■ MASCC <21 is indicative of a high risk of febrile neutropenia. Patient needs to be admitted in hospital and treated with IV antibiotics. There is a 64% chance of resolution without adverse outcome or complications.
About the study
The MASCC model was created following a prospective multinational study by Klastersky et al. from 2000. Independent factors of febrile neutropenia were assessed (at fever onset) on a derivation cohort of 756 patients, with the aim to develop a risk-index score.
This was subsequently tested on a validation set, where the score showed a positive predictive value of 91%, specificity of 68%, and sensitivity of 71%.
The conclusion was that this scoring system accurately identifies patient at low risk of complications and can help clinicians with malignancy management decisions.
Febrile neutropenia treatment
FN is the febrile complication of myelosuppressive chemotherapy and is considered a medical emergency. In 50% of cases an infection is detectable (neutropenic sepsis) and in 20% of patients, there is bacteremia.
Patients diagnosed with febrile neutropenia are treated with empirical antibiotics (until neutrophil count is recovered) and fever has gone down.
In low-risk cases a combination of oral amoxicillin-clavulanic acid and ciprofloxacin is used, while in more severe cases cephalosporins or carbapenems are recommended.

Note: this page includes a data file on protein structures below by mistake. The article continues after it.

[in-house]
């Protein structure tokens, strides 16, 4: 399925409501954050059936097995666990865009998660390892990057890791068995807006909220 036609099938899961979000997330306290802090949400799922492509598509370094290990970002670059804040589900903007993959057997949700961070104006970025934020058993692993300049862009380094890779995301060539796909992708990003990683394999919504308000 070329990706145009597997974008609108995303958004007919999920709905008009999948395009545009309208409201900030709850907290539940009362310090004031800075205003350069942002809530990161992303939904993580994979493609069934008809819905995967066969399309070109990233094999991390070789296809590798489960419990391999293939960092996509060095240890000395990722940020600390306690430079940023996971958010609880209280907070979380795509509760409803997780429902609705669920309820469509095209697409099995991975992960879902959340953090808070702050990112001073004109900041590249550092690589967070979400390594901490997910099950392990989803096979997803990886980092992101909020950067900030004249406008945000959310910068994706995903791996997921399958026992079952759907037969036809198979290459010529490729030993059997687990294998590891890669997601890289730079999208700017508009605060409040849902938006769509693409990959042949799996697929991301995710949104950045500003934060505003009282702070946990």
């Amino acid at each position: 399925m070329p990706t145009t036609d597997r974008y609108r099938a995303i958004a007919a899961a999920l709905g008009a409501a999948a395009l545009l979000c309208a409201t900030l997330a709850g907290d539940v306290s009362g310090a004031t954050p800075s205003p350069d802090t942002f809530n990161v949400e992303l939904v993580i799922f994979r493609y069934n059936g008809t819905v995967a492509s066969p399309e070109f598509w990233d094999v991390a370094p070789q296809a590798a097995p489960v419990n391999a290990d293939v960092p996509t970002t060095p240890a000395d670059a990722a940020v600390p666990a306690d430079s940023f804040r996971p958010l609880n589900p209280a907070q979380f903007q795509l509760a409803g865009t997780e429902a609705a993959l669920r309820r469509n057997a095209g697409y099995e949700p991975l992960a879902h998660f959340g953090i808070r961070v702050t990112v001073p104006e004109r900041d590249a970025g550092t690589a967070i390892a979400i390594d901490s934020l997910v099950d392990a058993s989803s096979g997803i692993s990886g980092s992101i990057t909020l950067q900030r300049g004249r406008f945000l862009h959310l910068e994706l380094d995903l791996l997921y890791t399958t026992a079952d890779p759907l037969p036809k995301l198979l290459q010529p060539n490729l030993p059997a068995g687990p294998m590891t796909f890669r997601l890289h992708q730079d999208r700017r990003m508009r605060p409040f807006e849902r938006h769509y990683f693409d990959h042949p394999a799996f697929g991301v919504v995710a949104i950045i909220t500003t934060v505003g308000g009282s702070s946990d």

Klastersky J, Paesmans M, Rubenstein EB, Boyer M, Elting L, Feld R, Gallagher J, Herrstedt J, Rapoport B, Rolston K, Talcott J. The Multinational Association for Supportive Care in Cancer risk index: A multinational scoring system for identifying low-risk febrile neutropenic cancer patients. J Clin Oncol. 2000; 18(16):3038-51.
Uys A, Rapoport BL, Anderson R. Febrile neutropenia: a prospective study to validate the Multinational Association of Supportive Care of Cancer (MASCC) risk-index score. Support Care Cancer. 2004; 12(8):555-60.
1. Klastersky J, Paesmans M, Georgala A, Muanza F, Plehiers B, Dubreucq L, Lalami Y, Aoun M, Barette M. Outpatient oral antibiotics for febrile neutropenic cancer patients using a score predictive for complications. J Clin Oncol. 2006;24(25):4129-34.
2. Talcott JA, Finberg R, Mayer RJ, Goldman L. The medical course of cancer patients with fever and neutropenia. Clinical identification of a low-risk subgroup at presentation. Arch Intern Med. 1988; 148(12):2561-8.
3. Freifeld AG, Bow EJ, Sepkowitz KA, Boeckh MJ, Ito JI, Mullen CA, Raad II, Rolston KV, Young JA, Wingard JR; Infectious Diseases Society of America. Clinical practice guideline for the use of antimicrobial agents in neutropenic patients with cancer: 2010 update by the infectious diseases society of America. Clin Infect Dis. 2011; 52(4):e56-93.
4. Carmona-Bayonas A, Gómez J, González-Billalabeitia E, Canteras M, Navarrete A, Gonzálvez ML, Vicente V, Ayala de la Peña F. Prognostic evaluation of febrile neutropenia in apparently stable adult cancer patients. Br J Cancer. 2011; 105(5):612-7.
Objective: Risk Predictor
No. Of Items: 8
Year Of Study: 2000
Published On: June 6, 2017 · 08:30 AM
Last Checked: June 6, 2017
Next Review: June 6, 2023